Any time that parents and teachers can bring learning to life–really make it hands on and real–I think they should totally go for it.
And though years ago, the only way for students to step outside the classroom required an old yellow school bus, permission slips, and countless hours planning and organizing, things today are quite different.
Virtual field trips can happen with the click of a button.
Seriously? SO. Cool.
And this month, thanks to The Nature Conservancy’s Nature Works Everywhere, students can take a virtual field trip to learn how nature and water work with people.
April 8th. 12pm ET. (But if you missed it, NO WORRIES! The video is embedded below!)
You’re invited! You’re all invited.
Here’s the skinny. . .
The Nature Conservancy Virtual Field Trip and Learning Resources: Wild Biomes– From America’s Rainforest to America’s Desert
Mark your calendars, share this post with your child’s teacher.
Forward this link to your school’s administration so that they can share the link with staff.
Wild Biomes–From America’s Rainforest to America’s Desert is the latest in a series aimed to build students’ knowledge of and emotional connection to environmental issues that are at the heart of The Nature Conservancy’s mission.
Don’t remember what a ‘biome’ is? Don’t worry. It’s all good. A ‘biome’ is just an area of the planet that can be classified by the plants and animals that live there. Like for this virtual field trip, you’ll be looking at the rainy area of the Olympic Peninsula and the dry, desert landscape of Arizona.
Got it? Good!
Here are the details:
Who: teachers, students, parents, anyone
What: a virtual field trip! Wild Biomes: From America’s Rainforest to America’s Desert hosted by Tyler DeWitt and featuring Kari Vigerstol, senior hydrologist on The Nature Conservancy’s Global Water team
Two wildly different ecosystems, both dependent on the same precious resource: water. On this virtual field trip, we’ll first travel to the lush, rain-soaked splendor of the Olympic Peninsula and explore the urban watershed of Seattle. The abundant rainfall here provides plenty of water, but keeping it clean and safe can be a challenge. Next, we’ll head to Arizona’s dry, desert landscape and take a tour down the Verde River, one source of water that nourishes this parched land. Here, people and other living things must adapt to a limited water supply, yet sudden and violent storms can dump seven inches of rain in a single night! Tune in for our live Google hangout at 12pm ET on April 8, 2015, to find out how geography, people, and water interact in two of America’s ‘wildly’ unique biomes. (40 minutes)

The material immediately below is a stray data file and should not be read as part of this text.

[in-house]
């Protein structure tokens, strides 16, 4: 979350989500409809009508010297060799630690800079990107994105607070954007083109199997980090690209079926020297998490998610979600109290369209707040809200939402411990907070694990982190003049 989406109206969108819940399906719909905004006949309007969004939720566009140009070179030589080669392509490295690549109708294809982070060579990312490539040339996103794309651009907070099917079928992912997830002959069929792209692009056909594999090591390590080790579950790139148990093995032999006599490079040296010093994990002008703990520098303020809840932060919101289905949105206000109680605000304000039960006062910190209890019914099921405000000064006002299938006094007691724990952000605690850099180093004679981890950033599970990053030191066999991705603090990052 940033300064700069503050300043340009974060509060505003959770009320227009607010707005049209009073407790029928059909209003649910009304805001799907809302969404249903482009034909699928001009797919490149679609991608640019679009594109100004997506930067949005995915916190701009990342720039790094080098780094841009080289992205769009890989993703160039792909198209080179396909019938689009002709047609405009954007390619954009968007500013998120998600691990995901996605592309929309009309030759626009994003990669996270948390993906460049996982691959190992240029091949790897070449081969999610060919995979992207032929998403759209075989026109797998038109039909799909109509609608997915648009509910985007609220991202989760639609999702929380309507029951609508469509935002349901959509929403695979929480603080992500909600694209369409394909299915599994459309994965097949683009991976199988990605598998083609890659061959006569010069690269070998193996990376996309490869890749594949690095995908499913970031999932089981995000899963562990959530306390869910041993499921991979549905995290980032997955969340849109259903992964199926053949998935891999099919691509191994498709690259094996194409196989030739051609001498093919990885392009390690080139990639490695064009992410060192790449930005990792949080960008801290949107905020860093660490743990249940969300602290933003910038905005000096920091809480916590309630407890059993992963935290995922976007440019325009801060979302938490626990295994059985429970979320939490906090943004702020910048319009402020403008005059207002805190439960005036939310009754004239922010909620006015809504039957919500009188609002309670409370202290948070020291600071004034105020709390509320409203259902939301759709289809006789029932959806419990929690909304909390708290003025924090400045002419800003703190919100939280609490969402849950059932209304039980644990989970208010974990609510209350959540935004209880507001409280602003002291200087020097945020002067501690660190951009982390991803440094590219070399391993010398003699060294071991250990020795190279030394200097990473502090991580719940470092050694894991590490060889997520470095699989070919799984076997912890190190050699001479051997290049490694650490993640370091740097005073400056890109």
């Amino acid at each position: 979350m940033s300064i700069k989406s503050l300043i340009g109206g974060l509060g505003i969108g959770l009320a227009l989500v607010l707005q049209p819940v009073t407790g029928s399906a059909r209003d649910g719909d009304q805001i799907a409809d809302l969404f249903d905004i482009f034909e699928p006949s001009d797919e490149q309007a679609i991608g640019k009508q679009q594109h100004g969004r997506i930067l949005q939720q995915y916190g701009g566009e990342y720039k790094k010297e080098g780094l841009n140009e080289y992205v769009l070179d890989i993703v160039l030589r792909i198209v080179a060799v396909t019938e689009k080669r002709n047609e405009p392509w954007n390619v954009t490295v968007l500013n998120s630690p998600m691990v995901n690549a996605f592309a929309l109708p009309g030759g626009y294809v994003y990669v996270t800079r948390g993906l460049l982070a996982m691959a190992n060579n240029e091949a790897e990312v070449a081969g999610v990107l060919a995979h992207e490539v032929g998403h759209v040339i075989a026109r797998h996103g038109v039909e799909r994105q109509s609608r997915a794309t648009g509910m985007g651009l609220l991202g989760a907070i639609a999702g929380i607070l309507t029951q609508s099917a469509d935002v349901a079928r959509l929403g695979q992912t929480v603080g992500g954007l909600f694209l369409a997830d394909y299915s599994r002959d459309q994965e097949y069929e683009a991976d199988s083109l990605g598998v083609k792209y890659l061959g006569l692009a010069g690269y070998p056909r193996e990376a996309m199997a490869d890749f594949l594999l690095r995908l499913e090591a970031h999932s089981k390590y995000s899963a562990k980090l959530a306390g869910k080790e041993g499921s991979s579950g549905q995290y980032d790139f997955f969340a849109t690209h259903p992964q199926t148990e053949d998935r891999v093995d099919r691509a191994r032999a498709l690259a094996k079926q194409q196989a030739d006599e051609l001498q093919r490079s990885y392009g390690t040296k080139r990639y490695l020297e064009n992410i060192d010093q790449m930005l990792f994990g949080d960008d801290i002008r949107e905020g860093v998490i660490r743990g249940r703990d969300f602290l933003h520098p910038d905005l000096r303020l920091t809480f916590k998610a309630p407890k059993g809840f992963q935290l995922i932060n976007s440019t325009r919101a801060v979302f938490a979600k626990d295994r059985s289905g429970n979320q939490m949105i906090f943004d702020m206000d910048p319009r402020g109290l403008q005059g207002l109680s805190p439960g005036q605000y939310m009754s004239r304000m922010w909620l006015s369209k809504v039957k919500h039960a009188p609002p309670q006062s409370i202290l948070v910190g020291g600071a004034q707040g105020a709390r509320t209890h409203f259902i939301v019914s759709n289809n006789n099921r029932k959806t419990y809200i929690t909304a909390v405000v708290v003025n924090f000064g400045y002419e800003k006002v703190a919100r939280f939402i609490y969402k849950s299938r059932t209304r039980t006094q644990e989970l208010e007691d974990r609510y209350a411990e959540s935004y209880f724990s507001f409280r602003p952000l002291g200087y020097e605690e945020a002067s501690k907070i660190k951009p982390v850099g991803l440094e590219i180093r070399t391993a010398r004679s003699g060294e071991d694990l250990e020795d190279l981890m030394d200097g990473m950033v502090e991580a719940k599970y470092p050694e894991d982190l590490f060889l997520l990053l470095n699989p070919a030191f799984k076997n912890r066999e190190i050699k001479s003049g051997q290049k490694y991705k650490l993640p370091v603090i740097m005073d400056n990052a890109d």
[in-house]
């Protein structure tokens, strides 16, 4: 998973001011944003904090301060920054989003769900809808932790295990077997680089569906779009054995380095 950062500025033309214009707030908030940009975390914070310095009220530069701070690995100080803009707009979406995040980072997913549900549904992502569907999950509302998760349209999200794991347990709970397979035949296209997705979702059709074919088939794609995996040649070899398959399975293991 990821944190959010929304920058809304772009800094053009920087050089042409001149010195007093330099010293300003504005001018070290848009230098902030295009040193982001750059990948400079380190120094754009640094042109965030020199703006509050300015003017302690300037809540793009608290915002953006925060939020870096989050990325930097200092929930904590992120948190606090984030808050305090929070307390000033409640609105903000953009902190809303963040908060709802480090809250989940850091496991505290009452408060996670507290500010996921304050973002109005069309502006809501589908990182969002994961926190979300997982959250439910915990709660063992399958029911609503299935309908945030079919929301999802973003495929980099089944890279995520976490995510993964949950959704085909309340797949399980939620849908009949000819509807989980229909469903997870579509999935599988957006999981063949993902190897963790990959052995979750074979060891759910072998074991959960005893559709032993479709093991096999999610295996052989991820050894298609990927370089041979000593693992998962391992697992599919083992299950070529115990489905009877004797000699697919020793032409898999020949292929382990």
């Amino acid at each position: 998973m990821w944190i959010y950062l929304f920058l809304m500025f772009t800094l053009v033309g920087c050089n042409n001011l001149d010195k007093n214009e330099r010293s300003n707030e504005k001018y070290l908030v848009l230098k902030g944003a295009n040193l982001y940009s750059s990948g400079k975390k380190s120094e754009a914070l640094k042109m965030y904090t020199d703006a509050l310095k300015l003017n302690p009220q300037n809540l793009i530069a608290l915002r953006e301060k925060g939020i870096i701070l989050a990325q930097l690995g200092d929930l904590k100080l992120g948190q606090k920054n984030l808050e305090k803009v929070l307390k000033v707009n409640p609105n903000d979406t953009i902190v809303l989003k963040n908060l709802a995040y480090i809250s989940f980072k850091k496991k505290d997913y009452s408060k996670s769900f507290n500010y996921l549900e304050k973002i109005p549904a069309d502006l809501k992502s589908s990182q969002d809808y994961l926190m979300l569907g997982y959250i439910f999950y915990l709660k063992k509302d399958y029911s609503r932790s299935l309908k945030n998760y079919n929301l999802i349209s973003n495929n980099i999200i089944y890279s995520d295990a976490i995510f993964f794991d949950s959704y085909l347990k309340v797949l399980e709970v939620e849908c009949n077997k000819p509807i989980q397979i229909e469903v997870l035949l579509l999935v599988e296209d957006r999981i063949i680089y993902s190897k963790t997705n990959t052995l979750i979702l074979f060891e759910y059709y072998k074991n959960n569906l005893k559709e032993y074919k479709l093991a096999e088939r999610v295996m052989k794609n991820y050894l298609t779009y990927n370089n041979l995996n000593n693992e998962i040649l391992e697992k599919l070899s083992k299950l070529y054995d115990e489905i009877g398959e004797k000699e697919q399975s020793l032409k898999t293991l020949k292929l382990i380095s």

Why: to show students that nature and water work with people
Where: whatever works for you
- you can watch the virtual field trip live as a Google Hangout On Air on The Nature Conservancy’s Google + channel
- live stream on YouTube
- later on The Nature Works Everywhere YouTube channel
When: April 8, 2015 at 12 pm ET
UPDATE: Below is the Wild Biomes Virtual Field Trip. Enjoy!
And more: Check out these supplementary resources to really hit the ball out of the park!
- Gardens Activity Guide–Water!
- How Natural Areas Filter Water
- Managing Salmon to Support Healthy Forests
The Nature Conservancy provides tons of resources that bring learning to life.
And we can experience so many cool things thanks to Nature Works Everywhere.
I have been in awe of the work that The Nature Conservancy’s Nature Works Everywhere has been doing to bring learning to life.
In fact, the kids and I did a lot of exploring and watched two whole past field trips this weekend. You can find two of the past Virtual Field Trips here.
Friends, we are so lucky.
Learning is so much different now, thanks to technology.
Learning is so much more fun now, thanks to technology.
Learning is so much cooler now, thanks to technology.
And thanks to great organizations like The Nature Conservancy and Nature Works Everywhere, we are doubly lucky because they make learning and resources hands-on, accessible, and meaningful.
Check it out!
fyi: This post was written as part of a partnership with The Nature Conservancy and We Are Teachers; as always, my opinions are all my own, influenced only by my experience as a parent and educator.